Shared Reading actively engages readers in the reading process. As the name implies, the teacher and students share the responsibility for the reading of the text. A shared reading text should tell a good story and have characters and situations for which children can relate. The illustrations should be attractive and support the text. The text should contain rich memorable language that is predictable with a familiar or cumulative sequence. Every child should have access to the print. Whileshared reading texts are usually in big book form with large print, in some cases a shared reading might involve each child having a copy of the text. Shared reading provides opportunities to investigate the workings of print with a teacher who is providing scaffolding and modeling. The primary distinction between a shared reading text and an emergent storybook is that a shared reading text is meant to be read by the students and teacher while an emergent storybook should be read by the teacher and will generally be above the reading level of most of the children.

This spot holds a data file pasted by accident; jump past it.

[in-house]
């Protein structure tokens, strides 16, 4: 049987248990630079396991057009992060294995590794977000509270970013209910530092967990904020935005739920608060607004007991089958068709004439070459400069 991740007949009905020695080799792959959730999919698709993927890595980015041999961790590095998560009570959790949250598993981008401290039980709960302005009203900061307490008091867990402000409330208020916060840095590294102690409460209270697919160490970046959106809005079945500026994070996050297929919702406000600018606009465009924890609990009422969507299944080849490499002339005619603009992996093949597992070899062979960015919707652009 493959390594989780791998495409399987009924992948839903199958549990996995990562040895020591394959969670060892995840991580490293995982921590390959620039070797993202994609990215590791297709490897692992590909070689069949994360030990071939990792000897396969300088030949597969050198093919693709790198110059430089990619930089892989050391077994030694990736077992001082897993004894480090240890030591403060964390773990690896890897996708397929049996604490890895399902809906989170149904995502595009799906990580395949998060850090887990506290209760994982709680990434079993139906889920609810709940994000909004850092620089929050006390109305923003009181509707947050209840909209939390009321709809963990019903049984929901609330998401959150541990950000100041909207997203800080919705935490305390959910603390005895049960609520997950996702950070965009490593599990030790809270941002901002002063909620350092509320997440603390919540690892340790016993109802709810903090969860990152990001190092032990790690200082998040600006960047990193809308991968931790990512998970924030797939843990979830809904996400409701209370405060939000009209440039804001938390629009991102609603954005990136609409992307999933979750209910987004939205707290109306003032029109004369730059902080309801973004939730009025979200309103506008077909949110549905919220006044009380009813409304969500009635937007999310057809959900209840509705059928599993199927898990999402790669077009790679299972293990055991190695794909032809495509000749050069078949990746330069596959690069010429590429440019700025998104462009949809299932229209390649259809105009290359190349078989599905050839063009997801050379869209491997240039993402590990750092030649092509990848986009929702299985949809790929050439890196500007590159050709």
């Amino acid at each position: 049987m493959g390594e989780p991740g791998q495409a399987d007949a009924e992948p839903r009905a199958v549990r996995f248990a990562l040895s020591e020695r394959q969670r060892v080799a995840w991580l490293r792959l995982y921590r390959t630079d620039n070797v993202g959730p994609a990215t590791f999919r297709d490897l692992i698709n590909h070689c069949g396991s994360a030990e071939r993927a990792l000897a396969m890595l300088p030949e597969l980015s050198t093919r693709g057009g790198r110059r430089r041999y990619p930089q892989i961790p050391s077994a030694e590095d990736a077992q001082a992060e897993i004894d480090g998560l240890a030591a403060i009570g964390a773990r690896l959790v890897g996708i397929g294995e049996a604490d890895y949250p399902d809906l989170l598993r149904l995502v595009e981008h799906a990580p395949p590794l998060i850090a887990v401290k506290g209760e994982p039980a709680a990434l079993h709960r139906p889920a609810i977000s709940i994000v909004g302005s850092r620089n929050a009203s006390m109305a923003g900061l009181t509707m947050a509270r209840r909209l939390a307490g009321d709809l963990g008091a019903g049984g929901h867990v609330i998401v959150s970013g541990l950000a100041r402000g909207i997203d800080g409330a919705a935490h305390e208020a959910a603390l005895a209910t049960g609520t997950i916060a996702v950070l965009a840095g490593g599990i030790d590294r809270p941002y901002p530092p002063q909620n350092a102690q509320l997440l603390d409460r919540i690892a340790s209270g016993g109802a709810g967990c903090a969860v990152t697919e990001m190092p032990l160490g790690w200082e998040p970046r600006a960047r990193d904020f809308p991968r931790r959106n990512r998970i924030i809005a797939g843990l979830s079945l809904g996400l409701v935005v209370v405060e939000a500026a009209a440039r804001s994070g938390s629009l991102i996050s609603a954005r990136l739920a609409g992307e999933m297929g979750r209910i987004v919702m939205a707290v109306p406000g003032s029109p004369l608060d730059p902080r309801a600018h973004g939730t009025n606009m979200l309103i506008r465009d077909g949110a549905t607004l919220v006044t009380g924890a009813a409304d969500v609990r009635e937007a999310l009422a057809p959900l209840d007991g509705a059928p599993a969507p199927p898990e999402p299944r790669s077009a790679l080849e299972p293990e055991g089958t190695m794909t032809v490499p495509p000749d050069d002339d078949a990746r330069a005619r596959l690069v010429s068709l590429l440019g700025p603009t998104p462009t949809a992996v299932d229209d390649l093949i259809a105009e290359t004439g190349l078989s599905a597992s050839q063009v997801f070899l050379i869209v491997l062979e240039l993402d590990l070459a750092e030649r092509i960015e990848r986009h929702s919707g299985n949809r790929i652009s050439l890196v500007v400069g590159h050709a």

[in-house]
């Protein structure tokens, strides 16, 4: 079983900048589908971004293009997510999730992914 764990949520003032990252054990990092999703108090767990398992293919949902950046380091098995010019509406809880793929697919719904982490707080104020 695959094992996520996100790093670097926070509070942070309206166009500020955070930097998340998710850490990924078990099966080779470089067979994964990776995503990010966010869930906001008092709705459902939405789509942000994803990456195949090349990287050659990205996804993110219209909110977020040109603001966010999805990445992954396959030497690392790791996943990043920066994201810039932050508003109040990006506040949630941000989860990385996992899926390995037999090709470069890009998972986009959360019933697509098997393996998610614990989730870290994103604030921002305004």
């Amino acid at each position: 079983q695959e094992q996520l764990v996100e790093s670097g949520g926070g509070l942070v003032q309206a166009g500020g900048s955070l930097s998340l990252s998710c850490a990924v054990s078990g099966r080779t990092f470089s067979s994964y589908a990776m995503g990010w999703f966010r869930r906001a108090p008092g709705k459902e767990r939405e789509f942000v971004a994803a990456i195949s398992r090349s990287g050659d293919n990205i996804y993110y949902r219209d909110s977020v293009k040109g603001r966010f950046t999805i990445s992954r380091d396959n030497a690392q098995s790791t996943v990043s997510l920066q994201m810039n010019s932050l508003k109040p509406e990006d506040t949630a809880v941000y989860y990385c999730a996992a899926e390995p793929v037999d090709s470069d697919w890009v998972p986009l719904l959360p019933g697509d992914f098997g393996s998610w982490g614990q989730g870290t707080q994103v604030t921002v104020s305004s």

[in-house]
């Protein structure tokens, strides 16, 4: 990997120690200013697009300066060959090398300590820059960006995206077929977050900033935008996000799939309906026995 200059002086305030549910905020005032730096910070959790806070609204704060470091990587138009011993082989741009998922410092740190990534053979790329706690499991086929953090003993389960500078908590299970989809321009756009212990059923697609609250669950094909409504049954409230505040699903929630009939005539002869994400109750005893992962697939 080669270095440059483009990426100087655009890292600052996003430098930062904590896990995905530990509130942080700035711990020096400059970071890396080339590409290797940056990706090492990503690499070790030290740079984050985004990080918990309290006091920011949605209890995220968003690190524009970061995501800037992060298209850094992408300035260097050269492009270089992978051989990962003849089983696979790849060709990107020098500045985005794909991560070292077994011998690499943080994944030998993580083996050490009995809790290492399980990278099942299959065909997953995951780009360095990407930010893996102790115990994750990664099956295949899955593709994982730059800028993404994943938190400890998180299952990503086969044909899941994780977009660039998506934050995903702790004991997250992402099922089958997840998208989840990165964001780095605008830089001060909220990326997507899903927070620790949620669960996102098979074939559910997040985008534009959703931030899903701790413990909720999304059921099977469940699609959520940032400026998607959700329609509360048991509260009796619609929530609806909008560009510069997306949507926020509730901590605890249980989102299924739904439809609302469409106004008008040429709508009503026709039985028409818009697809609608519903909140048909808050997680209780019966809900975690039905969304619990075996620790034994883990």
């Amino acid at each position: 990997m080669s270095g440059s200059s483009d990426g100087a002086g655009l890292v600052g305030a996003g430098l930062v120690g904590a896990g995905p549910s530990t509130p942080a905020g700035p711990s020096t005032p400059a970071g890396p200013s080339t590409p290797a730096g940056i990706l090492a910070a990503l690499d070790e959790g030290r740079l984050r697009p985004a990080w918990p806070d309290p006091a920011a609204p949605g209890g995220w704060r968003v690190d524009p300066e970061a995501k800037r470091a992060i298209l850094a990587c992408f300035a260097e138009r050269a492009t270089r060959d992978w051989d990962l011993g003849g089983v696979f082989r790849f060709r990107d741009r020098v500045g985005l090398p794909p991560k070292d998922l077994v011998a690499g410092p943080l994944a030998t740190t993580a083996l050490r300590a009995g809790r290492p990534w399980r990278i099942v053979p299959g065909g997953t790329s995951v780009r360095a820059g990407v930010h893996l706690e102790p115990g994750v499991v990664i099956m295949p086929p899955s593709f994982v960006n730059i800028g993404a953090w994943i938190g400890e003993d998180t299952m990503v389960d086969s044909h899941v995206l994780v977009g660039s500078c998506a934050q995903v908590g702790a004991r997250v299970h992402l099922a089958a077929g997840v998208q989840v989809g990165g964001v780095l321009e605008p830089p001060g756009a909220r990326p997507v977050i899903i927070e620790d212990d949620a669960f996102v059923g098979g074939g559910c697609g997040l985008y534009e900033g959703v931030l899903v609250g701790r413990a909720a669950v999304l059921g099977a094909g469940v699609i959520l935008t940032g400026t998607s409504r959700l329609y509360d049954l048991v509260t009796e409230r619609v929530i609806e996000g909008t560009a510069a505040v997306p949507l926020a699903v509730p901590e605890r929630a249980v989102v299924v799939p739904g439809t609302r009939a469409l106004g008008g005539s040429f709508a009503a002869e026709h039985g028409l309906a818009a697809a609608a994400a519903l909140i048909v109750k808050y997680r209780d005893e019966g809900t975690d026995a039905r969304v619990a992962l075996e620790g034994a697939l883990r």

Narration, storytelling, or oral descriptions are forms of discourse that serve as an important transition between oral language and literacy acquisition. Therefore, it stands to reason that children’s discussions during and after a teacher read aloud as well as oral story retellings will assist them in acquiring skills that are likely to contribute to their later success in reading. A child’s prior experience with syntactical structures of written and spoken language, the pragmatic aspects of language, story structure, story comprehension, and story production may be influential in learning to read and developing the ability to comprehend text. Additionally, children need many opportunities to have real conversations where they practice describing and explaining things to others. Teachers can facilitate these conversations, but it is important to maintain high expectations for students to use complex and varying sentence structures. This will not happen quickly or easily. Teachers must provide lots of modeling, scaffolding, and give explicit feedback to students as they are learning how to converse with one another. A fishbowl activity may be useful for helping children understand what a “real” conversation and/or discussion” sounds and looks like.” For example, the teacher would ask her class to form a circle on the floor and she might invite one student to sit in the center with her to demonstrate a conversation about a nonfiction book. In this case, the discussion is about how nonfiction books use both text and pictures to help the reader understand the concepts being discussed. The children would use sticky notes to mark places in their nonfiction texts where they learned something new by using both text and pictures.